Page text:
Poof goes the solar sail ?

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drag

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Greetings !

Please read this short story about solar sails' physics:
http://www.spacedaily.com/news/rocketscience-03zg.html

Can the experts here provide their opinions, please !

I personally thought that was all simple and basic stuff
long since solved by physics. I mean, a photon has
energy and hence momentum which it transfers to the
sail and then it is reflected - reemmited thus again the
momentum exchange occurs only that this time the photon
and the sail push against each other (actualy kin'na smells
fishy in terms of energy if I put it this way).

But the light pressure experiment with the reflective and
absorbing surfaces clearly draws a different picture. I've
heard of it before but no details were given about the
surface (or, in fact, I think it was said that a reflecting
surface would move, which is clearly a book's or my memory's
mistake ?).

So, what actualy happens here ?!

The only possible conclusion here as I see it is that
the reflected - reemmited light "drags" the reflective
material back, but how can that be ?!

Is that really so complex that nobody thought about it before ?!

Does this actually doom the whole idea of solar sails - they'll
just evaporate if they're absorbing or produce no thrust
if they are reflecting ?!

HAS ANYBODY EVER DONE AN EXPERIMENT, EXCEPT THE ABOVE MENTIONED,
BEFORE AN ENTIRE SOLAR SAIL SPACE MISSION WAS READY FOR LAUNCH ?!

Thanks ! :smile:

Live long and prosper.
 
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I don't believe Mr. Gold

Anyone wanna place any bets on this one?

Photons will reflect off the whole mirror surface and transfer momentum and energy to the sail. And a reflecting sail will work twice as well as an absorbing one.
 

drag

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Re: I don't believe Mr. Gold

Originally posted by Tyger
Photons will reflect off the whole mirror surface and transfer momentum and energy to the sail. And a reflecting sail will work twice as well as an absorbing one.
So the experiment brought as an example in the story is a lie ?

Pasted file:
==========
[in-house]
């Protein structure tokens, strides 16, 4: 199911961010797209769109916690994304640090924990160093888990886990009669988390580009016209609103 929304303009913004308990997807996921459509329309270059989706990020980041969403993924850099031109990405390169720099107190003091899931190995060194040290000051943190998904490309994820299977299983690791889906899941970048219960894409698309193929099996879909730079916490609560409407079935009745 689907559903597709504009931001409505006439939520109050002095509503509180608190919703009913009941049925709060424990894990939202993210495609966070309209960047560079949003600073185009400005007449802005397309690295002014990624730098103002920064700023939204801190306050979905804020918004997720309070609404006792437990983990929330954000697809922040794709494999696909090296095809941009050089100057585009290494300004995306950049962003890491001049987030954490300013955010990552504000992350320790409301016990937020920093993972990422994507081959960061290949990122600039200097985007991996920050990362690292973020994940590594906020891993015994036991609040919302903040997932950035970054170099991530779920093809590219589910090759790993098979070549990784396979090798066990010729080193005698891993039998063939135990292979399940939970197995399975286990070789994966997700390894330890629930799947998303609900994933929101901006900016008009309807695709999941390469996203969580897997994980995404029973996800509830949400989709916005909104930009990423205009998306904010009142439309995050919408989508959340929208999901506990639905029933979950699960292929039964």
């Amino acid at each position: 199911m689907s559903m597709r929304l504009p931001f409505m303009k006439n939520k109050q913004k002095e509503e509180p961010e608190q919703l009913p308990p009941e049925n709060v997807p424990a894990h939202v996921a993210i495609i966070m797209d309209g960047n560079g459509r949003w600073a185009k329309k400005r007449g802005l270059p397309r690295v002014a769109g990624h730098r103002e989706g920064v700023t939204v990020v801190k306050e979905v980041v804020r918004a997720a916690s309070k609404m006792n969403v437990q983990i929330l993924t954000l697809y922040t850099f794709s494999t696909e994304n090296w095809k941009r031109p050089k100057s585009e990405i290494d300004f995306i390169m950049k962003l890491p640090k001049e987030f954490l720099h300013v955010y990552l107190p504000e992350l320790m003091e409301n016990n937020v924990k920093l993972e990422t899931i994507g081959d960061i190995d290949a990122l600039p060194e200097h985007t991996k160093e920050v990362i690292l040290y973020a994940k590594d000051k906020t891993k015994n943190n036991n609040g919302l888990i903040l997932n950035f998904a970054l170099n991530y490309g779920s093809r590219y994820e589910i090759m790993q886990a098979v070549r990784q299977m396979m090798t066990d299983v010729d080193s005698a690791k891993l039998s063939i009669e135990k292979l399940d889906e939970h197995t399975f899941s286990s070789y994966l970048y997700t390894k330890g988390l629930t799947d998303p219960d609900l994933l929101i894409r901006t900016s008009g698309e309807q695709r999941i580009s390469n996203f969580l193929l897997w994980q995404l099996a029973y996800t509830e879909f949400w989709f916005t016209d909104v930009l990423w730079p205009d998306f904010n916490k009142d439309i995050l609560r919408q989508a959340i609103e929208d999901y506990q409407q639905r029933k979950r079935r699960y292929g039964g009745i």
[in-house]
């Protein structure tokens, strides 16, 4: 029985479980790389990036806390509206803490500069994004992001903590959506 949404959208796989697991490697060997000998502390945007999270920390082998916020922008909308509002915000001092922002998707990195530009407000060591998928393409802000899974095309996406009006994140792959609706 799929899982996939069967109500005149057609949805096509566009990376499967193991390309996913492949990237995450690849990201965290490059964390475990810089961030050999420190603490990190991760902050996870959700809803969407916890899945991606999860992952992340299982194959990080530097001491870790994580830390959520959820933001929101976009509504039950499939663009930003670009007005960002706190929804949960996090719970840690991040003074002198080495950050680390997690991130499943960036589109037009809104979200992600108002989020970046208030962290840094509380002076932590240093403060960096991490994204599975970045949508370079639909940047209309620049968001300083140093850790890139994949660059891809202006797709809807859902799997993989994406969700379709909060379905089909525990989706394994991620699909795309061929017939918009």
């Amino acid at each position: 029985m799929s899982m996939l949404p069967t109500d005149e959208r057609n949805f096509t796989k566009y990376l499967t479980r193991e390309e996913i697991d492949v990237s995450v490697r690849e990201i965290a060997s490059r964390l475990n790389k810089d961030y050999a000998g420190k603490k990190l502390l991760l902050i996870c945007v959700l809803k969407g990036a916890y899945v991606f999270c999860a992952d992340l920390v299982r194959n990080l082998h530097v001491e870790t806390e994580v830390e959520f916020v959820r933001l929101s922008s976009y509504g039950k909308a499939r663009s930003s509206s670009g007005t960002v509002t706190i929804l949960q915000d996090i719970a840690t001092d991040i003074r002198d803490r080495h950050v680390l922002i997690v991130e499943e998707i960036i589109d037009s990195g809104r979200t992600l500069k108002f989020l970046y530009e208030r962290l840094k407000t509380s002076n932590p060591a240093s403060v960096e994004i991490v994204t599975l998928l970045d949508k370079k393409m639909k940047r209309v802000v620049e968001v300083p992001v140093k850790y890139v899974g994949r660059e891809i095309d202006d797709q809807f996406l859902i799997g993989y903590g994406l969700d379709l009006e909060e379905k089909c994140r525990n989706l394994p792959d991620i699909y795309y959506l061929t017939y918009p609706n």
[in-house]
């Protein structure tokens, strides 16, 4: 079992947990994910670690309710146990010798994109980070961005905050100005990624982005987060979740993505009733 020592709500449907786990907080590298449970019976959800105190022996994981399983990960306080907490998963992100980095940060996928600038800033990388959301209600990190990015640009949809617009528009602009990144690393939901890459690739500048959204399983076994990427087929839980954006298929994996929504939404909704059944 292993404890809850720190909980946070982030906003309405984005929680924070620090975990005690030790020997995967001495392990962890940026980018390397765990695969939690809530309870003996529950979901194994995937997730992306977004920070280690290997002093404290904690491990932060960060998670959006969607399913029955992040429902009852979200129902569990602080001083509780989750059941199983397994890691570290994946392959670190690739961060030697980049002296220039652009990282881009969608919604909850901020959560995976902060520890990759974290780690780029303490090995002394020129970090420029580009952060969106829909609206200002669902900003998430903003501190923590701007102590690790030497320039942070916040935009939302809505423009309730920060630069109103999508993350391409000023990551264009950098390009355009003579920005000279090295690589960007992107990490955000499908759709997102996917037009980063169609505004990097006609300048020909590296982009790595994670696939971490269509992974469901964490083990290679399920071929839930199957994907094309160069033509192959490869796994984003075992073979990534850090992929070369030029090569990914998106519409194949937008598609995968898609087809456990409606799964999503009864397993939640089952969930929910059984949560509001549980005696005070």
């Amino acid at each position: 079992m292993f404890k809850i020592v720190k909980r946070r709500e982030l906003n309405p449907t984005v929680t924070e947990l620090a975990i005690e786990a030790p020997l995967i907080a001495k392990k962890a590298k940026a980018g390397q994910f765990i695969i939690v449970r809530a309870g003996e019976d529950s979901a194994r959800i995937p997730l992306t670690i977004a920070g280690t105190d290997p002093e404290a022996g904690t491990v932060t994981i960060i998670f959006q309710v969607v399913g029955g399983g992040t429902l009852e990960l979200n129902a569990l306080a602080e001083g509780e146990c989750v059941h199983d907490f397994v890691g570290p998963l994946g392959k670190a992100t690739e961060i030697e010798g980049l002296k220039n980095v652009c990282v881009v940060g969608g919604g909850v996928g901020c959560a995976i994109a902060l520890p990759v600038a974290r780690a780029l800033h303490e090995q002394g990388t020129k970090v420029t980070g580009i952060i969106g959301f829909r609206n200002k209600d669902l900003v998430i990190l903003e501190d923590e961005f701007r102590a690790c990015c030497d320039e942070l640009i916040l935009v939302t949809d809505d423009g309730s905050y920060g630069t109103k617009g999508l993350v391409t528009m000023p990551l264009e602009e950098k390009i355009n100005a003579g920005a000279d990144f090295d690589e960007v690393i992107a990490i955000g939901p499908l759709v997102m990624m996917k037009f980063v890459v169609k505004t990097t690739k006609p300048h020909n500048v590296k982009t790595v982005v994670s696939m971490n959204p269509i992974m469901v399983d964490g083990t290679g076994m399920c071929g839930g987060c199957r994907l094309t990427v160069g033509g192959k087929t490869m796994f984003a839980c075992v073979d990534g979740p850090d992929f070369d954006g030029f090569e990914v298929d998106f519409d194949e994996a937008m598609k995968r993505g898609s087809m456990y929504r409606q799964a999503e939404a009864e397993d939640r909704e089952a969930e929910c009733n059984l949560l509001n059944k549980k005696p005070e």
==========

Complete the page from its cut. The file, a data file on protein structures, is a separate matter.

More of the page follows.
(SpaceDaily ussualy doesn't post false info.)
 
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Re: Re: I don't believe Mr. Gold

Originally posted by drag
So the experiment brought as an example in the story is a lie ?
(SpaceDaily ussualy doesn't post false info.)
The Crooke's radiometer has been around a long time, and versions have been tested with a high vacuum and bright light on the reflecting surface. They are the relevant experimants.
 

Hurkyl

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I wonder if he considered the doppler effect.
 

HallsofIvy

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I don't know this "Thomas Gold" of Cornell but it makes you wonder what the physics department at Cornell thinks of this.

Yes, of course, a photon (or anything else) reflecting perfectly from a "sail" maintains the same energy. However, momentum, unlike energy, is a vector quantity. If the photon has momentum m intially and reflects off the sail in the opposite direction, it imparts momentum 2m to the sail. I believe that's the way it was explained to me when I was in highschool (more years ago than I care to remember) and don't see anything in the article that contradicts that.
 

Ace-of-Spades

I don't think conservation of momentum can be applied to massless particles such as photons. While it is true that they do have momentum associated with them, it is a different type of momentum, originating from the photons frequency.